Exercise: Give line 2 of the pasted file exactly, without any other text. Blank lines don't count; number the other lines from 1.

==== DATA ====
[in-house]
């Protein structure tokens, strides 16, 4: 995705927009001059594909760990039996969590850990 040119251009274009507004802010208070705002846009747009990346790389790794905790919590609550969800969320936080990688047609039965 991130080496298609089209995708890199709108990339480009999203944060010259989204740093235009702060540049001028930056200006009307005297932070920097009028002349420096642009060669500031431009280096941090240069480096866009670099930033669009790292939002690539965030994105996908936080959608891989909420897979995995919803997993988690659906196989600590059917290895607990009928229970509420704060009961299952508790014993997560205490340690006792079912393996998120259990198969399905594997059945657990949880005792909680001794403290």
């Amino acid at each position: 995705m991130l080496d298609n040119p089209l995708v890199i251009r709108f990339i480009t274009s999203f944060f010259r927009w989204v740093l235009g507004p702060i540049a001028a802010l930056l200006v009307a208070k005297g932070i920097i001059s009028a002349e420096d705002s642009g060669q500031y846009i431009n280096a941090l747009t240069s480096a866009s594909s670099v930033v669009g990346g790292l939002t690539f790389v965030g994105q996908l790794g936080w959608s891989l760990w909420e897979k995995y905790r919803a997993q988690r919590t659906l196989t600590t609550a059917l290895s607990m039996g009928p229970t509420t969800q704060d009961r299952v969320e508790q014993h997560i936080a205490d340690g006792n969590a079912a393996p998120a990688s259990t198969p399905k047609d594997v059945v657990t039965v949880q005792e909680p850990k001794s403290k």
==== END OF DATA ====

């Protein structure tokens, strides 16, 4: 995705927009001059594909760990039996969590850990 040119251009274009507004802010208070705002846009747009990346790389790794905790919590609550969800969320936080990688047609039965 991130080496298609089209995708890199709108990339480009999203944060010259989204740093235009702060540049001028930056200006009307005297932070920097009028002349420096642009060669500031431009280096941090240069480096866009670099930033669009790292939002690539965030994105996908936080959608891989909420897979995995919803997993988690659906196989600590059917290895607990009928229970509420704060009961299952508790014993997560205490340690006792079912393996998120259990198969399905594997059945657990949880005792909680001794403290």